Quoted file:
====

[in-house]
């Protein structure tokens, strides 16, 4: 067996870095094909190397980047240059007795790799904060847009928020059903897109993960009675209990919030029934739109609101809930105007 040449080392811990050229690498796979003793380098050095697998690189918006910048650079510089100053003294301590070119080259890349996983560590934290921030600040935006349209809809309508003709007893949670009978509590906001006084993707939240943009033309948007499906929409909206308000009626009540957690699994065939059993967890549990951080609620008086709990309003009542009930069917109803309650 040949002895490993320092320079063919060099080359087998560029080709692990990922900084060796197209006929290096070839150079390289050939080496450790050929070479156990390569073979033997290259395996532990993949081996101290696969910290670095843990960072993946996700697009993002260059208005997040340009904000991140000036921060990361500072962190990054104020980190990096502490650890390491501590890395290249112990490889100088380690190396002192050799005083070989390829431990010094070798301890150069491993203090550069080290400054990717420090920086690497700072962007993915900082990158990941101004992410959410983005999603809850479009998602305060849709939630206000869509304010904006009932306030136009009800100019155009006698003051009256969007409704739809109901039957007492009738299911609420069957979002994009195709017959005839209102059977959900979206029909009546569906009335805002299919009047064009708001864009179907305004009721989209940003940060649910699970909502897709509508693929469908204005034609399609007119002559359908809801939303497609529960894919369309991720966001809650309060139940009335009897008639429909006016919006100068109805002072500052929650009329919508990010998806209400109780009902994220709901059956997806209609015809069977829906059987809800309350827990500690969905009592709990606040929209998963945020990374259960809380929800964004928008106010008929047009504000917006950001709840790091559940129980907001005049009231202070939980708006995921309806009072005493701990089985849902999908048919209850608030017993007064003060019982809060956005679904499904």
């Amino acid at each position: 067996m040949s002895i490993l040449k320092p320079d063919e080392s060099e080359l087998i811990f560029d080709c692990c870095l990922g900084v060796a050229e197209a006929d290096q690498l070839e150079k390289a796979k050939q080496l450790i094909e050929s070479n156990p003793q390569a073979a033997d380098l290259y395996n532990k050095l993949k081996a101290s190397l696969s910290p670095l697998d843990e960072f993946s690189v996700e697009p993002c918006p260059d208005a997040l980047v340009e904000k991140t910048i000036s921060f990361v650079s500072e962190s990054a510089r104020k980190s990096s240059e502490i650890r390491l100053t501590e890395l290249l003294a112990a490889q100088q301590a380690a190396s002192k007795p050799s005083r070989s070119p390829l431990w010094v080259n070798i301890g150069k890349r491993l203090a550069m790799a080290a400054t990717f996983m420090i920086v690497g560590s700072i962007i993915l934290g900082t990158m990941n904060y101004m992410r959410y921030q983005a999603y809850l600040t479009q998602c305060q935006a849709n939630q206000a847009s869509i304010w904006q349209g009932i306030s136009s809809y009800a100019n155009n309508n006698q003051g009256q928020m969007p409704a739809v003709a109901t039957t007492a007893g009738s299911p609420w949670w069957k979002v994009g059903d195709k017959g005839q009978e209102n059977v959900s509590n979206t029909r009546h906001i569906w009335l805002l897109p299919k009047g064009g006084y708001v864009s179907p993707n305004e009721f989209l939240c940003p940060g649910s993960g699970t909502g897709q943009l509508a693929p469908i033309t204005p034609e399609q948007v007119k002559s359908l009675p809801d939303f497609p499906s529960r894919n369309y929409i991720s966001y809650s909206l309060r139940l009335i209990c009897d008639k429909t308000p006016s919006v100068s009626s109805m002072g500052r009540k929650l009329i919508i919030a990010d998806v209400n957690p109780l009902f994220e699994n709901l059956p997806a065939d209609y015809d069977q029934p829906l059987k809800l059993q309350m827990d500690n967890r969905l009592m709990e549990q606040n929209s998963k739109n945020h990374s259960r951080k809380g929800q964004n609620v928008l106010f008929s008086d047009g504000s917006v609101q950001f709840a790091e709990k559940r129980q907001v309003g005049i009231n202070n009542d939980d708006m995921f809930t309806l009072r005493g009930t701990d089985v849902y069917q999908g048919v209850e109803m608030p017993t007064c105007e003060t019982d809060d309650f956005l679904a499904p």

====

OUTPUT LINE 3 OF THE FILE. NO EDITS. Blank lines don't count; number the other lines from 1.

């Amino acid at each position: 067996m040949s002895i490993l040449k320092p320079d063919e080392s060099e080359l087998i811990f560029d080709c692990c870095l990922g900084v060796a050229e197209a006929d290096q690498l070839e150079k390289a796979k050939q080496l450790i094909e050929s070479n156990p003793q390569a073979a033997d380098l290259y395996n532990k050095l993949k081996a101290s190397l696969s910290p670095l697998d843990e960072f993946s690189v996700e697009p993002c918006p260059d208005a997040l980047v340009e904000k991140t910048i000036s921060f990361v650079s500072e962190s990054a510089r104020k980190s990096s240059e502490i650890r390491l100053t501590e890395l290249l003294a112990a490889q100088q301590a380690a190396s002192k007795p050799s005083r070989s070119p390829l431990w010094v080259n070798i301890g150069k890349r491993l203090a550069m790799a080290a400054t990717f996983m420090i920086v690497g560590s700072i962007i993915l934290g900082t990158m990941n904060y101004m992410r959410y921030q983005a999603y809850l600040t479009q998602c305060q935006a849709n939630q206000a847009s869509i304010w904006q349209g009932i306030s136009s809809y009800a100019n155009n309508n006698q003051g009256q928020m969007p409704a739809v003709a109901t039957t007492a007893g009738s299911p609420w949670w069957k979002v994009g059903d195709k017959g005839q009978e209102n059977v959900s509590n979206t029909r009546h906001i569906w009335l805002l897109p299919k009047g064009g006084y708001v864009s179907p993707n305004e009721f989209l939240c940003p940060g649910s993960g699970t909502g897709q943009l509508a693929p469908i033309t204005p034609e399609q948007v007119k002559s359908l009675p809801d939303f497609p499906s529960r894919n369309y929409i991720s966001y809650s909206l309060r139940l009335i209990c009897d008639k429909t308000p006016s919006v100068s009626s109805m002072g500052r009540k929650l009329i919508i919030a990010d998806v209400n957690p109780l009902f994220e699994n709901l059956p997806a065939d209609y015809d069977q029934p829906l059987k809800l059993q309350m827990d500690n967890r969905l009592m709990e549990q606040n929209s998963k739109n945020h990374s259960r951080k809380g929800q964004n609620v928008l106010f008929s008086d047009g504000s917006v609101q950001f709840a790091e709990k559940r129980q907001v309003g005049i009231n202070n009542d939980d708006m995921f809930t309806l009072r005493g009930t701990d089985v849902y069917q999908g048919v209850e109803m608030p017993t007064c105007e003060t019982d809060d309650f956005l679904a499904p």